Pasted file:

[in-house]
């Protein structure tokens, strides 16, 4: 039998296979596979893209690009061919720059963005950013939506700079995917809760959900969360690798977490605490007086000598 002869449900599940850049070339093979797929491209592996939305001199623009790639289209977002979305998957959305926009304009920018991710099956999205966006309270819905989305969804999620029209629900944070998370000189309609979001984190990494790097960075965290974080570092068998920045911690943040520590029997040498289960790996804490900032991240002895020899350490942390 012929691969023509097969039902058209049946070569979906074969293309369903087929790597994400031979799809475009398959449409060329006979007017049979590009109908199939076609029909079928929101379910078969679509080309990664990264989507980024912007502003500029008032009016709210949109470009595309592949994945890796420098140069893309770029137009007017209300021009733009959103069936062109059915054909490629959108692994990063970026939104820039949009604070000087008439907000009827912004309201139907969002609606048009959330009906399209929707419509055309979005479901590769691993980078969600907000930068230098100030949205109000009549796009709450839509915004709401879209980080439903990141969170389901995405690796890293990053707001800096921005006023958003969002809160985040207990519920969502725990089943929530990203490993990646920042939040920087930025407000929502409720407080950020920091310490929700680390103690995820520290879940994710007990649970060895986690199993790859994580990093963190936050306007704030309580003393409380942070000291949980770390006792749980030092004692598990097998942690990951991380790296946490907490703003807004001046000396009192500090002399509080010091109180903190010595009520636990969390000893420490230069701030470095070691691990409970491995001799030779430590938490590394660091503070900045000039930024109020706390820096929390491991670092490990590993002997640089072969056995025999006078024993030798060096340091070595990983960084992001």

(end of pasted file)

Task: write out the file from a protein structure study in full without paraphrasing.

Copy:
[in-house]
């Protein structure tokens, strides 16, 4: 039998296979596979893209690009061919720059963005950013939506700079995917809760959900969360690798977490605490007086000598 002869449900599940850049070339093979797929491209592996939305001199623009790639289209977002979305998957959305926009304009920018991710099956999205966006309270819905989305969804999620029209629900944070998370000189309609979001984190990494790097960075965290974080570092068998920045911690943040520590029997040498289960790996804490900032991240002895020899350490942390 012929691969023509097969039902058209049946070569979906074969293309369903087929790597994400031979799809475009398959449409060329006979007017049979590009109908199939076609029909079928929101379910078969679509080309990664990264989507980024912007502003500029008032009016709210949109470009595309592949994945890796420098140069893309770029137009007017209300021009733009959103069936062109059915054909490629959108692994990063970026939104820039949009604070000087008439907000009827912004309201139907969002609606048009959330009906399209929707419509055309979005479901590769691993980078969600907000930068230098100030949205109000009549796009709450839509915004709401879209980080439903990141969170389901995405690796890293990053707001800096921005006023958003969002809160985040207990519920969502725990089943929530990203490993990646920042939040920087930025407000929502409720407080950020920091310490929700680390103690995820520290879940994710007990649970060895986690199993790859994580990093963190936050306007704030309580003393409380942070000291949980770390006792749980030092004692598990097998942690990951991380790296946490907490703003807004001046000396009192500090002399509080010091109180903190010595009520636990969390000893420490230069701030470095070691691990409970491995001799030779430590938490590394660091503070900045000039930024109020706390820096929390491991670092490990590993002997640089072969056995025999006078024993030798060096340091070595990983960084992001």